For the past several years, the middle infield has been an area of the Dodgers‘ system where there is not an overwhelming number of elite prospects, especially at the lower levels of the farm.
At the top of the infielder rankings sits shortstop and reigning Minor League Player of the year Gavin Lux, but then there is plenty of daylight. Farther down in the middle of the pack are players like Errol Robinson, Omar Estevez and the newly acquired Jeter Downs, who are trying to prove that they are worthy of being among the highest rated.
However, there are a few infield prospects who are just beginning to climb the organizational ladder, and because of the scarcity of talent in the lower levels of the system, they may find their ascents to be much faster then say an outfielder or a starting pitcher.
One such player is Marcus Chiu.
The 22-year-old resident of Novato was selected by Los Angeles in the 15th round of the 2017 MLB draft. He played two seasons at the College of Marin and was considering enrolling at the University of Nevada before he got the call from the Dodgers.
The right-handed hitting Chiu played high school ball at San Marin High, where he hit for an overall .397 average and a .551 OBP, eventually earning MCAL Player of the Year honors. During his two-year collegiate career, he hit .332 while setting a single season record at Marin in 2017 for long balls with 13.
After the draft, he was quickly ushered to the Arizona League Dodgers where he slashed .297/.384/.459 with three homers and 15 doubles over 45 games. Hampered by several injuries in 2018, Chiu was still able to put together a respectable season across two levels of the farm, hitting a combined .231/.349/.441 with 11 home runs and 37 RBI in just 69 games. The 6-foot-2, 208-pounder also swiped 12 bases in 14 chances.
Marcus was kind enough to sit down and chat with us over the weekend, discussing all things baseball, while sharing a little insight regarding his outlook for 2019.
We started out talking about his childhood. Chiu quickly confirmed the rumors of him being a San Francisco fan as a youngster were true.
“Barry Bonds was my favorite player,” he said. “Growing up, I was a huge Giants fan. Going to the games was my favorite thing to do.”
Like many of the prospects in the organization, Chiu has versatility written all over him. Between Ogden and Great Lakes last year, he played all over the infield after primarily being a second baseman in college. Surprisingly, he told us that he enjoyed hit time at the hot corner the most.
“I feel most comfortable at third base,” he explained. “It’s a new position for me, but I love how hard the balls are hit and how little time you have to react. Nevertheless, I’m still quite comfortable moving around the entire infield.”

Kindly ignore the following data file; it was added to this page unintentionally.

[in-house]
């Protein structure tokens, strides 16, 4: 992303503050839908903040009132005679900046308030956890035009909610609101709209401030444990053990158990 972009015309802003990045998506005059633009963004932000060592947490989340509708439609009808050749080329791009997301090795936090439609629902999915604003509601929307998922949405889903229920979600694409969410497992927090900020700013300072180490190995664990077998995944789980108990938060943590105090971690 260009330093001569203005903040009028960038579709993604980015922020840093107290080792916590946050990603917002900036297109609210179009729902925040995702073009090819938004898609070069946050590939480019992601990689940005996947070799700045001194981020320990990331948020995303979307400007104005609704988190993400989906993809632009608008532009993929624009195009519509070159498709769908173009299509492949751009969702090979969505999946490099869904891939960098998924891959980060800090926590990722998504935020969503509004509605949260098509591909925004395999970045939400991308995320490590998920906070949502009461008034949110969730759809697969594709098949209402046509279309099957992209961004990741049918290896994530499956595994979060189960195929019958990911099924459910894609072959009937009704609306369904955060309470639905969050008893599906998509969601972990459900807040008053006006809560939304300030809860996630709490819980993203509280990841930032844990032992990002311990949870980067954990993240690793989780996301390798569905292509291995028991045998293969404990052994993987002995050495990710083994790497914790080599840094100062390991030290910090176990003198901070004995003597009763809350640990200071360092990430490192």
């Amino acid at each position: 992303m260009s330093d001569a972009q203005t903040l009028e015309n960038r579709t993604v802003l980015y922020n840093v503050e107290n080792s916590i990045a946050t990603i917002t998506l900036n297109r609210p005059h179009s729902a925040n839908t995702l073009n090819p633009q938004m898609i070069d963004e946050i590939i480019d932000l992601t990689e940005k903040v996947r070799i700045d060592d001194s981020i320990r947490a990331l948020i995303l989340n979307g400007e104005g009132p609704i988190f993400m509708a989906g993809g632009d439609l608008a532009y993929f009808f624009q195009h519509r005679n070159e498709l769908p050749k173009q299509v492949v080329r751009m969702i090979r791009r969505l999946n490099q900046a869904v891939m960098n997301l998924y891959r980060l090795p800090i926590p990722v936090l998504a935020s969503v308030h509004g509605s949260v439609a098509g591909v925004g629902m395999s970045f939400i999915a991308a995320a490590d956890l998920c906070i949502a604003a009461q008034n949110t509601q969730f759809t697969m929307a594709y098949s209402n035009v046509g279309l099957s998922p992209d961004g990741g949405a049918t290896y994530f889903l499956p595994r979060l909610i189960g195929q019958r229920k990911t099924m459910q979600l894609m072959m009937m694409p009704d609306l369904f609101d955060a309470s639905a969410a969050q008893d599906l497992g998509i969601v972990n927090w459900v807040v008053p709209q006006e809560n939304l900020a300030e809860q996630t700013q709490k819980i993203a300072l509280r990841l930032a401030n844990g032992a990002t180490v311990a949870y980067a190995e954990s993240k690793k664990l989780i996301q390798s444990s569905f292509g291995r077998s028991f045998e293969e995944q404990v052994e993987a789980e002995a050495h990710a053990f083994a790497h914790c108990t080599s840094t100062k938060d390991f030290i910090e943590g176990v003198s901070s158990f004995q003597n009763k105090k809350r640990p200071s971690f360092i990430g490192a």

It’s tough to determine Chiu’s strengths by just looking at his stats. There are flashes of power, speed and solid glove work, but he confirmed to us that he believes his offensive abilities are the most imposing parts of his game.
“I would say hitting and hitting for power are the strongest aspects of my game,” he explained.
While many fans don’t realize how much player skills differ at each level of the farm, we chatted briefly about the degree of competition, specifically between the Arizona League, the Pioneer League and the Midwest League.
“It was a pretty big jump from the AZL to Great Lakes,” Chiu confirmed. “Players were more consistent and pitchers had a lot more movement. It took me a little bit to find a groove, but once I found it, I felt confident in myself.”
Find a groove he did. Chiu hovered above the .300 mark for all of August. While with the Raptors, he went 2-for-5 with a homer and three RBI against Great Falls on August 20, boosting his season average at that point past .330. Five games later against Orem, he went 3-for-5 with a triple and five RBI to further exhibit his offensive prowess.
Moving along, we talked a bit about his teammates, and he was quick to point out his relationship with Eric Peterson, a 25-year-old infielder in the Dodgers system who played across three levels of the Los Angeles farm last year.
“He’s somebody who’s very understanding. He always pushes me to be the best person and player I can be,” Chiu said. “You can talk to him about anything whether it’s baseball or life.”
Looking ahead to 2019, Chiu told us his main goal was to stay healthy after noting how an injury to his throwing hand kept him sidelined for two months last year.
“My goal for 2019 is to have a healthy season. I had a lot of setbacks last year due to injury and this year one of my biggest priorities is to keep my body healthy.”
Entering his second full year in the organization, Chiu will likely begin the season in Low-A ball, but if he stays fit and has the opportunity to flash his skills in the batters’ box, a promotion to High-A ball at some point in the year wouldn’t be out of the question.
(Follow Marcus on Twitter: @marcus_chiu)
(Photo Credit: The Azul)